The Detroit Tigers and Shane Greene have agreed on a contract for the 2019 season, according to Robert Murray of The Athletic. Greene will earn $4 million this year, doubling his $1.95 million salary from 2018.
If there is a surprise here, it’s that Greene’s actual salary is much lower than what he was projected to earn. Matt Swartz (via MLB Trade Rumors) projected that Greene would get $4.8 million for 2019. The Tigers have historically settled at or slightly above Swartz’s projections with their arbitration-eligible players.
Greene’s salary could be noteworthy because there is concern that the Tigers’ longstanding streak of avoiding arbitration hearings could be snapped in 2019.
Those discussions have included [legal counsel John] Westhoff, but he stepped into an advisory role this offseason after 16 seasons as the team’s baseball counsel. He’ll continue to give advice, Avila said, but the bulk of the arbitration work is now being handled by baseball operations director Sam Menzin, who worked closely with Westhoff in recent years, as well as associate counsel Alan Avila and the analytics team led by Jay Sartori. Like Westhoff, Sartori has experience with negotiations from his previous job at Major League Baseball, which included collective bargaining.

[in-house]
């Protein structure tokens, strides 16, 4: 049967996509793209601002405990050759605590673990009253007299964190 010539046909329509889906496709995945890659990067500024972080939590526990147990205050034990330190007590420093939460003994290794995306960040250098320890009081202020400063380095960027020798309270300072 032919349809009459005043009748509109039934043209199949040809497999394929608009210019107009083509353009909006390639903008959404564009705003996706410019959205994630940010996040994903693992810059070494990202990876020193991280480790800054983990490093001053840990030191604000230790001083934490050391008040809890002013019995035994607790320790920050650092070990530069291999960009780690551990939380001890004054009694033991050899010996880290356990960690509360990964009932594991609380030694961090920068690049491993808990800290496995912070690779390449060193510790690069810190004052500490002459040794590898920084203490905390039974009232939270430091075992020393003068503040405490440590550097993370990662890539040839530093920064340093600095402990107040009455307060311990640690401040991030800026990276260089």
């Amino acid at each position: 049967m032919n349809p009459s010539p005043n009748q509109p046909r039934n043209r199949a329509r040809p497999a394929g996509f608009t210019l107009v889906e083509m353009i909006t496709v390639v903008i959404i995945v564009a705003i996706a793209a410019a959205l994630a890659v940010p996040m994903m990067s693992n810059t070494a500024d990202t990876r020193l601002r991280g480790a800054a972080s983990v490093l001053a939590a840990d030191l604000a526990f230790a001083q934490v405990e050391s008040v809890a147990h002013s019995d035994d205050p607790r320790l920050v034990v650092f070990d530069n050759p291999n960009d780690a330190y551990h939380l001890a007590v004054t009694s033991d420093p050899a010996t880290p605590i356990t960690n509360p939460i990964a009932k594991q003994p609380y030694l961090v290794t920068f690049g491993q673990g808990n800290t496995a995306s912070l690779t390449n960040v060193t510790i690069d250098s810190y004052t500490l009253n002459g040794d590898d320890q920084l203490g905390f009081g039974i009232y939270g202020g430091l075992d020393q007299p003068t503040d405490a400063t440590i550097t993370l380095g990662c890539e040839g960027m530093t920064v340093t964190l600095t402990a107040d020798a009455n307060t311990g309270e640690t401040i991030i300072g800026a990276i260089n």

On one hand, I’ll believe that the streak is in jeopardy when they actually make it to an arbitration hearing. The club has had a lot of success by paying fair value (or slightly above projections) to avoid hearings, which can get ugly at times, and Westhoff is still in the picture. On the other hand, multiple beat writers have run with this story in the past week, and where there’s smoke, there is sometimes fire.
Here are the salary projections for Detroit’s remaining arbitration candidates (MLB service time is in parentheses).
- Nicholas Castellanos (5.029) – $11.3 million
- Michael Fulmer (2.157) – $3.0 million
- Matthew Boyd (2.136) – $3.0 million
- Daniel Norris (3.073) -$1.4 million
- Blaine Hardy (3.108) – $1.2 million